The two big sins together – seeking happiness in nature and simplicity while opposing theory, language games, texts – guaranteed that most academics would not be interested for over two thousand years.

Antisthenes of Athens: Setting the World Aright costs quite a bit of money, but is a valuable introduction to the life and legacy of the first self-proclaimed Dog. Chapter 1, “Sources and Testimonies” describes how Prof. Navia sifts the varieties of evidence, taking as “primary” sources what was written about Antisthenes by his contemporaries (none of the “sixty-one works ascribed to Antisthenes” and “preserved in ten volumes” according to Laertius, writing 400 years later, have survived) and taking as “secondary” what has been written about Antisthenes in texts like Laertius’ Lives of the Philosophers. In Chapter 2 Navia constructs “A Biographical Sketch” or speculative biography based on what various Greeks and Romans over centuries had to say about Antisthenes. In Chapter 3, “The Interpretation of Homer” and especially Chapter 4 “Saying Nothing about the No Thing” Navia gives us evidence of Antisthenes’ deep skepticism about language and Homer’s poetic license, as well as Navia’s own contemporary and radical critique of language as symbolic and full of lies:

“People in high and low places would be gagged into silence and would find themselves without employment, for their lives are structured in webs of lies and euphemisms under which the truth is securely suppressed. Among humans, language has a variety of functions, the most common of which is the capacity to perpetuate the deceptions in which they live. As the Cynics realized, speaking “the Thing which is not” is probably the most engaging human activity. We misname things calling them by the wrong names, utter words and expressions not knowing what they mean, and alter the facts of experience saying that they are otherwise than they are. We fabricate fables and falsehoods about all sorts of things, including ourselves, and use language as a screen to obfuscate those who listen to us. Whether in speaking or writing, lies, deceptions, and misrepresentations are the daily bread of human existence.” (pg. 54)

Chapter 5, “The Socratic Connection” makes the case for Antisthenes as the faithful, primary disciple of Socrates, as opposed to Plato who edited Socrates to suit Plato’s own philosophical goals. Navia argues at length that Plato wrote down his version of the talk, while Antisthenes walked the disciple’s walk that authenticates Socrates as the first or prototype Dog. Chapter 6, “Antisthenes, the Absolute Dog” develops the thesis that the death of Socrates at the hands of the state radicalized Antisthenes and deepened his commitment to “knowing thyself,” “defacing the currency,” and “setting the world aright.” In Chapter 7, “Simon the Shoemaker,” Navia takes the liberty of constructing a profoundly anti-Platonic “Platonic dialogue,” a symposium of voices in which we hear how Antisthenes argued with Socrates over the matter and manner of his life and death. This is the best chapter, the final chapter summing up what is known about Antisthenes, and these 16 pages would make an excellent first reading in every “Introduction to Philosophy” course, or as a jumping off point for courses on “Anarchism”, “Natural World/Legal World,” “Liberating Libertarians from their Addiction to Property and the so-called ‘free market'” and the complementary course, “Liberating Socialists from their Addiction to Statist solutions for most of our problems.” The basic issues and questions of their times and ours are represented here by the imagined voices of Socrates, Crito, Antisthenes, Apollodorus and Simon. This “ancient discussion” convinced me that the legitimate heirs of Socrates were Antisthenes and Diogenes, and certainly not Plato and Aristotle who laid the theoretical foundations for class society, empires, church and state hierarchies and the neo-conservative, fascistic ideology of the present day.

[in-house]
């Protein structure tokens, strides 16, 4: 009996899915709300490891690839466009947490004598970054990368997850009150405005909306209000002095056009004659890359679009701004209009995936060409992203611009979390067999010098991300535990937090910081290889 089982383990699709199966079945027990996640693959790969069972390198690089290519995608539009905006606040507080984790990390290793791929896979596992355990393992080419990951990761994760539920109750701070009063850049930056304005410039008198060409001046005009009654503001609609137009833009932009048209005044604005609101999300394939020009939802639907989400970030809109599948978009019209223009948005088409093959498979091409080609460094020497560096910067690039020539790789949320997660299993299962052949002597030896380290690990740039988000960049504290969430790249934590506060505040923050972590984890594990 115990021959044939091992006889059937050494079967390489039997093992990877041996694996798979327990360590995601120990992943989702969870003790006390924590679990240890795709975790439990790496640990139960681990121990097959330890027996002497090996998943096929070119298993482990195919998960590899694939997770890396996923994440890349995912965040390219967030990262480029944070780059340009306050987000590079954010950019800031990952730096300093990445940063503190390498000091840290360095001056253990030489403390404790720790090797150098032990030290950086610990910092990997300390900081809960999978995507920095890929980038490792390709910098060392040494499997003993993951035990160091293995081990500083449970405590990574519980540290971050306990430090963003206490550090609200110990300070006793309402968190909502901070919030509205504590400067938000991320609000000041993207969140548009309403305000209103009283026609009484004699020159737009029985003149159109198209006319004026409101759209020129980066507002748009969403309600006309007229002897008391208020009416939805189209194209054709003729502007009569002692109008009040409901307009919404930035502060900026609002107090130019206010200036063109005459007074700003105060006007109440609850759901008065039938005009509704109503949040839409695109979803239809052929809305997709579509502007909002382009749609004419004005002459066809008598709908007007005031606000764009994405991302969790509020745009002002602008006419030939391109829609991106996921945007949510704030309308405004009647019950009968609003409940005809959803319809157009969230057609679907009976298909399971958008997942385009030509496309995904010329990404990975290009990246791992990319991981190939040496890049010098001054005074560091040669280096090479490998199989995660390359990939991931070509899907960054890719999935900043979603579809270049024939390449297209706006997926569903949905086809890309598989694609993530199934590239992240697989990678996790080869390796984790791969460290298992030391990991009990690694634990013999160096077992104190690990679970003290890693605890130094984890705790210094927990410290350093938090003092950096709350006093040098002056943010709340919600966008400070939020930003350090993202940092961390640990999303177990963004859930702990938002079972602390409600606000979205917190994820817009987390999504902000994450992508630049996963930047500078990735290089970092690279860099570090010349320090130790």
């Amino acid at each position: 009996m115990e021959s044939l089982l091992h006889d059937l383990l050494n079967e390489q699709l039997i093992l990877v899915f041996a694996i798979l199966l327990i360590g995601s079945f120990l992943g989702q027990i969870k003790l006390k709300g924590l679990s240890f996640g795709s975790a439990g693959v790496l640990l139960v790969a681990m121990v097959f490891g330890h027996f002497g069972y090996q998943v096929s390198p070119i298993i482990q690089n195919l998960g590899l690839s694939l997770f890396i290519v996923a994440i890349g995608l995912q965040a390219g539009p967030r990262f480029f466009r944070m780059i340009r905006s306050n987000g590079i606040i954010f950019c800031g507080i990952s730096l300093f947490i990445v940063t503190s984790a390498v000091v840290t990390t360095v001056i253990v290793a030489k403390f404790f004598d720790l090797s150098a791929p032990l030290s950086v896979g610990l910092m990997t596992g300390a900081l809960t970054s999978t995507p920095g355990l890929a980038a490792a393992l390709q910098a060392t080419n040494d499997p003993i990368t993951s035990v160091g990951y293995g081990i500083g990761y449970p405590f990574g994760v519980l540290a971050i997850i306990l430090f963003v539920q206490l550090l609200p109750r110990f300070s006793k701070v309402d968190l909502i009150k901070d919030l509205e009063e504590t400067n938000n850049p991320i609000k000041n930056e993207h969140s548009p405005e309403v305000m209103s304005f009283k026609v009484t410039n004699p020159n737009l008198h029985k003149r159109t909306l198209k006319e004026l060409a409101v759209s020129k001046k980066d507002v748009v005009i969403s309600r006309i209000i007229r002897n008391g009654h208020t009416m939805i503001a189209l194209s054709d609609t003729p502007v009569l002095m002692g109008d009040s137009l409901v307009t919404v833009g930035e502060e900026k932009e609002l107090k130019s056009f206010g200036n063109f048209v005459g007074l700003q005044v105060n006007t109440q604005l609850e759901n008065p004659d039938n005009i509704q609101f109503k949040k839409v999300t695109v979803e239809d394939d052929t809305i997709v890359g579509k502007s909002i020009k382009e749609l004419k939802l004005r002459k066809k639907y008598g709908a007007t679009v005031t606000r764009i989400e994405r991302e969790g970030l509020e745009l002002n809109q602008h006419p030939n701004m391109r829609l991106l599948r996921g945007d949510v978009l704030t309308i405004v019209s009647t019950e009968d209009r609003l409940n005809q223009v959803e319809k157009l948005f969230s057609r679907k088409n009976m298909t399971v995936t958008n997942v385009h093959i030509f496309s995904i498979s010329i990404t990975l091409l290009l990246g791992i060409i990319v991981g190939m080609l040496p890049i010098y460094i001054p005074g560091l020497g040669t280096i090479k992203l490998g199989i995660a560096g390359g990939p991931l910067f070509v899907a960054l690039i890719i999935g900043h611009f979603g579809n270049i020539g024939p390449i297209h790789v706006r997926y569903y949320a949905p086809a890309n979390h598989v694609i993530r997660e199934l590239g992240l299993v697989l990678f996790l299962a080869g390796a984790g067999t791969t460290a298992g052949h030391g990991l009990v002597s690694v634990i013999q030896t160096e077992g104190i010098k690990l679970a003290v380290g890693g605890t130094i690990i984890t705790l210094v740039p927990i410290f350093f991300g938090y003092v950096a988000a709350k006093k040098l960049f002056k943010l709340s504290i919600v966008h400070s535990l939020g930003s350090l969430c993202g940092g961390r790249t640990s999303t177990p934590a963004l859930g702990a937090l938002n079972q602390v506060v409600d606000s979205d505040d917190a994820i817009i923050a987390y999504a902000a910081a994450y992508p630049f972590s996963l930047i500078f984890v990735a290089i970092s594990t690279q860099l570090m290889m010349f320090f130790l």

I don’t think it is an accident or coincidence that black American men responding to the strange places where a literate civilization has taken us, call each other “Dawg” and rappers like Snoop Doggy Dog identify deeply with a cartoon canine ontology. Broadly speaking we are at a point in time where language, logic, symbolism, discourse and discursive systems have 1) proliferated into specialized lingos, and 2) become fixed, rigid, deceptively technical, lying to us more and more about reality. There is an ever thicker mass mediated smog of overspun political typhos that we breathe daily; the special typhos of advertising distorts language and thought 24/7; the specialist fogs of war, diplomacy, business, academia, sciences & technologies, arts & aesthetics, commodified sports spectatorship, celebrated celebs, etc. etc. etc. etc. obscure reality and soften what is left of our brains. Navia again: “. . . lies, deceptions, and misrepresentations are the daily bread of human existence.” (p. 54)

In sum, Socratic wisdom, praxis and street philosophy were stolen by Plato and Aristotle and turned into text and typhos in service to civilization, state power, militarism, dominance, empire. The Dogs said “piss on it” and went the other way. It is time we studied their way more carefully.


Other books by Luis E. Navia are The Adventure of Philosophy (1999), Diogenes of Sinope: The Man in the Tub (1998), Classical Cynicism: A Critical Study (1996).

Long, Anthony A. “The Socratic Tradition: Diogenes, Crates, and Hellenistic Ethics” in The Cynics: The Cynic Movement in Antiquity and Its Legacy, edited by R.Bracht Branham and Marie-Odile Goulet-Caze. University of California Press 1996.

A History of Cynicism, by Donald R. Dudley. Gordon Press, New York 1974. (Reprint of Methuen, London, 1937).